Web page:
(pop culture)

The sukuyan was the vampire entity found on the Caribbean island of Trinidad. It resembled the loogaroo of Haiti, and in Trinidad the terms sukuyan and loogaroo (also pronounced nigawu or legawu) were often used interchangeably. It was also similar to the asema of Surinam and probably originated from the aziman, the vampire of the Fo people of Dahomey in West Africa. Melville Herskovits recorded a tale of a man in Trinidad who was informed that his late wife was a vampire. The deceased had not only taken the husband’s blood but was visiting the homes of his neighbors. She was discovered drugging his tea each night. One night he only pretended to drink his tea and:

… he went to bed, feigning to sleep. Then he heard her call

‘Kin, ‘kin, you no know me? ‘Kin, ‘kin, you no hear what your mistress say? ‘Kin, ‘kin, come off, come off!

She took off her skin and put it behind the large water barrel.

Twice she leaped and then went through the roof. As the man watched this, he said to himself, “My wife, that what she do?” The sky seemed afire, and the room was very light. He salted the inside of the skin thoroughly, then put it in place behind the water barrel where she had left it. When she returned before break of day, she tried to get back in her skin but could not because the salt burned her.

‘Kin, go on. ‘Kin, you no know me? ‘Kin, you no hear what your mistress say?

This was repeated three times, and each line was spoken three times.

“Skin squinch, he draw, can’t go on, he burning he.” So the woman put away the skin, wrapped herself up in a blanket, and lay down under the bed.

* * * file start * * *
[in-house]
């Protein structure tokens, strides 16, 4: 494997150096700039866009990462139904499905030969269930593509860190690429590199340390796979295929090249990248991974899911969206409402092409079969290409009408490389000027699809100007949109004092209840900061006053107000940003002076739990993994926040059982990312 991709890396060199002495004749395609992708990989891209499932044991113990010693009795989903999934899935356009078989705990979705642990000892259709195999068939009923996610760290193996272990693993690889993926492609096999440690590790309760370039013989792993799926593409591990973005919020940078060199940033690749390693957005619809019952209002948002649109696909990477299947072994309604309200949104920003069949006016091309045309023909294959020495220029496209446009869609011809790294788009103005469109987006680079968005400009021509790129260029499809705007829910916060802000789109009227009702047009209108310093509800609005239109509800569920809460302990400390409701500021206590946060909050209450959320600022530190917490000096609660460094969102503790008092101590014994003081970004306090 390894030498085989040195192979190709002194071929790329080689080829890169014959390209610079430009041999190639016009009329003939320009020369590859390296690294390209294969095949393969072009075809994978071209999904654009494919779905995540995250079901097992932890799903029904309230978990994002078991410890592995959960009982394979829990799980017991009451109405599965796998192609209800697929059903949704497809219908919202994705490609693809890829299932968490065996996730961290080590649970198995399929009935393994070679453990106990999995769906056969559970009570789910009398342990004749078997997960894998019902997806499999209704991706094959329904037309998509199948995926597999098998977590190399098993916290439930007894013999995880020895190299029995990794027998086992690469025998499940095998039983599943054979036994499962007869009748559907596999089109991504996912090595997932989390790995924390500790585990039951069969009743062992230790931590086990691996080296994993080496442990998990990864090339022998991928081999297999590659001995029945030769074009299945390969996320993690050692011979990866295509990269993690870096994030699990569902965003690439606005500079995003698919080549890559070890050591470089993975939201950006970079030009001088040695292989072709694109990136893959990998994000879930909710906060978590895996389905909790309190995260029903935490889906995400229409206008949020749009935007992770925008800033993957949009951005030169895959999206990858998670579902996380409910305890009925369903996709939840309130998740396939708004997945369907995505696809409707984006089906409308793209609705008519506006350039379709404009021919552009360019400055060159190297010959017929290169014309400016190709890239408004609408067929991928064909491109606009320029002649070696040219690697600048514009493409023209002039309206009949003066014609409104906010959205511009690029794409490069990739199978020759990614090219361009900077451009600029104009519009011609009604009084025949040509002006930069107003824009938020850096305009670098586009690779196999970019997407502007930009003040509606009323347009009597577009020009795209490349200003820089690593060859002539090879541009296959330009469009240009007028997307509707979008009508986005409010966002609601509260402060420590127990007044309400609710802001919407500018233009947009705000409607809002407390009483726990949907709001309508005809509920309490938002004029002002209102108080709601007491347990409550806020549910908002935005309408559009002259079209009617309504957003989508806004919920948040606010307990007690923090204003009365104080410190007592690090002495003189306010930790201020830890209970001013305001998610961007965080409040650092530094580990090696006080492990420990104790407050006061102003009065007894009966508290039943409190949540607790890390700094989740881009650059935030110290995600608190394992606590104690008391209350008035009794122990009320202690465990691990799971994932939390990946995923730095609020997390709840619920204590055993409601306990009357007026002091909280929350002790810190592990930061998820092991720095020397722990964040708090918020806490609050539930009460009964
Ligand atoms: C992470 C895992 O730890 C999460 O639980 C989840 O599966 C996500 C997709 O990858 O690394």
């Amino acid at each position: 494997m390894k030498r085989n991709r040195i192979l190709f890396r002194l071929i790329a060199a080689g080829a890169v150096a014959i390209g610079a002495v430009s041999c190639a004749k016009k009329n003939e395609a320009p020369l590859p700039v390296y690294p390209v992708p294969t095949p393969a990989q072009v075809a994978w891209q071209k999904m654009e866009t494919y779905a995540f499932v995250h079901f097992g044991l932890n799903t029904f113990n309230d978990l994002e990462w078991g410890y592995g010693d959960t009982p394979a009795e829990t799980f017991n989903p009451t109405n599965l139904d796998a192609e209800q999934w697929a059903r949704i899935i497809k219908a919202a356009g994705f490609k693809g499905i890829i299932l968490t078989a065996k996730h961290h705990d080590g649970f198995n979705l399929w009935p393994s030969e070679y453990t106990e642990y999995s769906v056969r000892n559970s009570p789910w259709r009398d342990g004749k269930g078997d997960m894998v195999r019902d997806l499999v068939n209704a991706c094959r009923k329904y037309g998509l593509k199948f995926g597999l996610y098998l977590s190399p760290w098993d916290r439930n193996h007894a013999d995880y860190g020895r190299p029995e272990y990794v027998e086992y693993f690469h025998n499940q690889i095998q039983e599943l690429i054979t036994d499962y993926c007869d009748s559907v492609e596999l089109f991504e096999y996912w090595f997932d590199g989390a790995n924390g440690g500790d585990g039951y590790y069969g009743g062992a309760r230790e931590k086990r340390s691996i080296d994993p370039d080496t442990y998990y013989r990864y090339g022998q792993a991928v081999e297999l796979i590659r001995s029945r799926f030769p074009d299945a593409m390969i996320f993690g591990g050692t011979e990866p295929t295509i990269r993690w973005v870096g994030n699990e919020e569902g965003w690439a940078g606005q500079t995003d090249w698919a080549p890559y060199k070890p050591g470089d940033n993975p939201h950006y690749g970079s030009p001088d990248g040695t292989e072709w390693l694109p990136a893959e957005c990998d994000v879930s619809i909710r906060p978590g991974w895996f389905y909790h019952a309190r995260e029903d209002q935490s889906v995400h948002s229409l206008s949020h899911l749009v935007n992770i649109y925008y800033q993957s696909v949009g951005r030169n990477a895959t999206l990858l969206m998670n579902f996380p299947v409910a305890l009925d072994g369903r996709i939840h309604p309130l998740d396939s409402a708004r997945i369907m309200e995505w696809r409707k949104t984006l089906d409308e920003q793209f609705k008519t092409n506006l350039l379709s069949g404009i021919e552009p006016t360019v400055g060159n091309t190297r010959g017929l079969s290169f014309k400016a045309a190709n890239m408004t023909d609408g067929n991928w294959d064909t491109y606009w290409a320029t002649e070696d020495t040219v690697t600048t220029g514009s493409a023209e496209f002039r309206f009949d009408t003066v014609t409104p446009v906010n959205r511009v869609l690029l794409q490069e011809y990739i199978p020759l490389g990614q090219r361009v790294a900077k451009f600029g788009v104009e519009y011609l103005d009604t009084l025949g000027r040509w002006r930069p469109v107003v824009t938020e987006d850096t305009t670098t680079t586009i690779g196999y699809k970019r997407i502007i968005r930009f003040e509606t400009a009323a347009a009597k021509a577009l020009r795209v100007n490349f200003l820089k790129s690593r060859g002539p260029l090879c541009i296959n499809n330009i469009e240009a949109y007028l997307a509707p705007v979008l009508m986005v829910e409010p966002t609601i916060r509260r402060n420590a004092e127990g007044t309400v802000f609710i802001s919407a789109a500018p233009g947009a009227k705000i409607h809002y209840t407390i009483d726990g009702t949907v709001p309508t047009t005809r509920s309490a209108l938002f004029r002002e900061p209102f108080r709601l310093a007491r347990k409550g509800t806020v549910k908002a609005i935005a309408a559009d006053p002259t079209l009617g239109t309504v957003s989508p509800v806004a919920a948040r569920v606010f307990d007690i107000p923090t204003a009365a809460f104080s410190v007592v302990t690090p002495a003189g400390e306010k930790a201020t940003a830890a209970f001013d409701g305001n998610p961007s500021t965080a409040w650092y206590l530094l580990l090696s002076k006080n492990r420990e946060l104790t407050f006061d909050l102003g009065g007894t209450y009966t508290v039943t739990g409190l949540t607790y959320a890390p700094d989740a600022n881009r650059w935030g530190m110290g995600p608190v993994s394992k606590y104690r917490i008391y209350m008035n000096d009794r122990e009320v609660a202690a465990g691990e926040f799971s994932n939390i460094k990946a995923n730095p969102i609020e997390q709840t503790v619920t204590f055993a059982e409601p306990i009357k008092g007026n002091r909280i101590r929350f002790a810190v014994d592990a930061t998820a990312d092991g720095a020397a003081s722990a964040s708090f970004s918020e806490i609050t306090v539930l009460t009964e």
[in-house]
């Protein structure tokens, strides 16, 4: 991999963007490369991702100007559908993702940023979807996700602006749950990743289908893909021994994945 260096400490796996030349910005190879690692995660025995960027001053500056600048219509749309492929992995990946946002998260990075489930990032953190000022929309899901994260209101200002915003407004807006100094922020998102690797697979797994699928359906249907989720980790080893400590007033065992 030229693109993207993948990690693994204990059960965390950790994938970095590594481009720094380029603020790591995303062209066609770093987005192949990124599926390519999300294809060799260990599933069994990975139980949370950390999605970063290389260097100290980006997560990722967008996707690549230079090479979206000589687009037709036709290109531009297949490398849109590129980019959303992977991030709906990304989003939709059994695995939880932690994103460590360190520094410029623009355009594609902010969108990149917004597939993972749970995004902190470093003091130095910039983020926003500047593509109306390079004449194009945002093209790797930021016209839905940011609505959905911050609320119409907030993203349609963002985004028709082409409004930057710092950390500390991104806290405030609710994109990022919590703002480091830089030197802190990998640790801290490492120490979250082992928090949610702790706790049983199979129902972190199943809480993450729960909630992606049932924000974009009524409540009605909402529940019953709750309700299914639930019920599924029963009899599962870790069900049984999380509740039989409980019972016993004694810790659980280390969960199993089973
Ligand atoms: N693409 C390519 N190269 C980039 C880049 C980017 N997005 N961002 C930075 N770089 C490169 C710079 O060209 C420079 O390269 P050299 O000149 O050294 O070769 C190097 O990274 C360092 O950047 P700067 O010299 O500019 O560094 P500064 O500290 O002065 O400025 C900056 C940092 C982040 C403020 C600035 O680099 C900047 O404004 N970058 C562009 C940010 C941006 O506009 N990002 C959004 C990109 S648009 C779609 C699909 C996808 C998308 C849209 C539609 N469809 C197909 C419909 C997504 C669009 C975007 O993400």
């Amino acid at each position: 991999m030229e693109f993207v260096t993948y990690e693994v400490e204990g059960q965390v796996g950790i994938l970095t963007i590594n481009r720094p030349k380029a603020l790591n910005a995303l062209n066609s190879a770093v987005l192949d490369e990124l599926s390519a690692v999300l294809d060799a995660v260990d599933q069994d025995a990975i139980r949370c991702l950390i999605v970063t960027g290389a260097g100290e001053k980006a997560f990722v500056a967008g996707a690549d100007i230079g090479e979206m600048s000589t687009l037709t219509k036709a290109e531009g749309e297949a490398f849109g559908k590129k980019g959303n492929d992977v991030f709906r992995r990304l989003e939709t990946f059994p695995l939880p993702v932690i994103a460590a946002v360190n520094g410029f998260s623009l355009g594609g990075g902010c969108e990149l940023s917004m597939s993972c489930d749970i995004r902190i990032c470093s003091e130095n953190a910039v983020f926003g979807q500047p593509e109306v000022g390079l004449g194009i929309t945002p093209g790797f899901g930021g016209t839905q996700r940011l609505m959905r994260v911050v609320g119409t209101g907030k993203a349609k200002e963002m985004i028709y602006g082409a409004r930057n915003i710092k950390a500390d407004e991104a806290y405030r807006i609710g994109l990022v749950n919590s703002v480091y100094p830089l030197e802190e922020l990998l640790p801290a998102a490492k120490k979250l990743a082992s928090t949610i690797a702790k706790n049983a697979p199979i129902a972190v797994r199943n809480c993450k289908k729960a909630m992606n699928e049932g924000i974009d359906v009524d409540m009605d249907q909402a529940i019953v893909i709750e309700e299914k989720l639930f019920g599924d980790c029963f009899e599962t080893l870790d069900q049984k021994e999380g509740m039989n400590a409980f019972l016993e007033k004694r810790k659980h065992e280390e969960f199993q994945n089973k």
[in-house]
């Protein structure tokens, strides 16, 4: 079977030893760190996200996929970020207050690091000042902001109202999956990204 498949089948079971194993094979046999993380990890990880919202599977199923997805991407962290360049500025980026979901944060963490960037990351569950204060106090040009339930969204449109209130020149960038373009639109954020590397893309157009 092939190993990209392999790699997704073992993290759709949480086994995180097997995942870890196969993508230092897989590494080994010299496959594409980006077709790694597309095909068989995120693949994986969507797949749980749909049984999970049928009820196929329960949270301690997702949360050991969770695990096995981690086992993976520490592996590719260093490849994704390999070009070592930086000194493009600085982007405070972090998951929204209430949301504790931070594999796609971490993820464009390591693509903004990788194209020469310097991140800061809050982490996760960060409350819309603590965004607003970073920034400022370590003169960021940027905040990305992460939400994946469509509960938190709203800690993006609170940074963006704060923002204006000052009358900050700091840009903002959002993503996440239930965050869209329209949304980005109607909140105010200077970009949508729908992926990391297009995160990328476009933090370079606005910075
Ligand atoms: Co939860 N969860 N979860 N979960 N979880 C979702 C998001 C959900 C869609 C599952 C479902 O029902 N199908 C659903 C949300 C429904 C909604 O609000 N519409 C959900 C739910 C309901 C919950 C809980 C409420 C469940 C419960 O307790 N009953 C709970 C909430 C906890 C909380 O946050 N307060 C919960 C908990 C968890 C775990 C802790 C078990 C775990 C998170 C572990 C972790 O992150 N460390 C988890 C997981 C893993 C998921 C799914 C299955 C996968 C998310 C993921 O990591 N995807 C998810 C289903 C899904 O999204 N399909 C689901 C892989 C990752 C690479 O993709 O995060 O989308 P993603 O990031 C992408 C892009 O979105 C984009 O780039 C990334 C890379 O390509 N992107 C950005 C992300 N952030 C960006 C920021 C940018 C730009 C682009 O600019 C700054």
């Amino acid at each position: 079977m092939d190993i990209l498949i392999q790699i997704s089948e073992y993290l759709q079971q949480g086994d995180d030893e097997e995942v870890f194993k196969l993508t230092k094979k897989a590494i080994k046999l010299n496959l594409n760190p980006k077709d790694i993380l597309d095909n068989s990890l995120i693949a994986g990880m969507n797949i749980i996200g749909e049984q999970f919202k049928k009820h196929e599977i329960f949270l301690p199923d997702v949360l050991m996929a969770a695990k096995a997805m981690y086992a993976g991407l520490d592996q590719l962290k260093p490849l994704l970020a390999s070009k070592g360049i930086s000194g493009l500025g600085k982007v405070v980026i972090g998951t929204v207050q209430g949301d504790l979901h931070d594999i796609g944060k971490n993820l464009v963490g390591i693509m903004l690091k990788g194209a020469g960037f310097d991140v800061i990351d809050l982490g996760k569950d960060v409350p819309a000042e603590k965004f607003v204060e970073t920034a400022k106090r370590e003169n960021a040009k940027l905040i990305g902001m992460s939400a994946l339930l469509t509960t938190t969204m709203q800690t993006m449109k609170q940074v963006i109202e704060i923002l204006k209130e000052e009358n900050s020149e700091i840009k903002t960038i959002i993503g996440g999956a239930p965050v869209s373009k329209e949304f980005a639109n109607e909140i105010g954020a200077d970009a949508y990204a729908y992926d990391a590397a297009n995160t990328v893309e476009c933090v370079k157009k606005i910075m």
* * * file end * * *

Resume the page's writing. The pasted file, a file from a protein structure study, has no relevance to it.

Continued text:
The husband reported her to the authorities, and she was seized and identified as a sukuyan. She was tried, condemned to death, and executed by being covered in tar and set afire.

The vampire was seen as a member of the community who lived during the day as an ordinary person but left its skin at night and, as a ball of light, traveled about looking for blood. People could be protected from an attack by a number of means. They could mark their doors and windows with crosses. A pair of scissors and a mirror fixed above the door inside of the house also offered protection. A broom placed upside down behind the door rendered a sukuyan powerless to do its work. If caught, the sukuyan usually underwent a transformation into one of several animals, and without its skin, would thus be unable to resume its human form.


Herskovits, Melville J., and Frances S. Herskovits. Trinidad Village. New York: Alfred A. Knopf, 1947. 351 pp. Rept. New York: Castle Books, 1964. 351 pp.
References in periodicals archive ?
If Smith's own perspective remained subordinated to the imperatives of patriarchy in Carriacou, his material reveals the stirrings of a social theory of sexuality, in which lesbianism figures as a form of sexual shape-shifting associated with the gendered witchcraft idioms of the lougarou and the sukuyan. Central to my reinterpretation of Smith's argument and material is a model of sexual economy that relates "mating patterns" and male out-migration to transactional pathways of gifts, money, and blood.
The first two are nocturnal shapeshifters; the male lougarou (from the French loup-garou, or werewolf) and the female sukuyan "who roam abroad at night and suck the blood from sleeping humans and beasts...
Like the nocturnal sukuyan or cloven-hoofed jablesse, she changes into something else.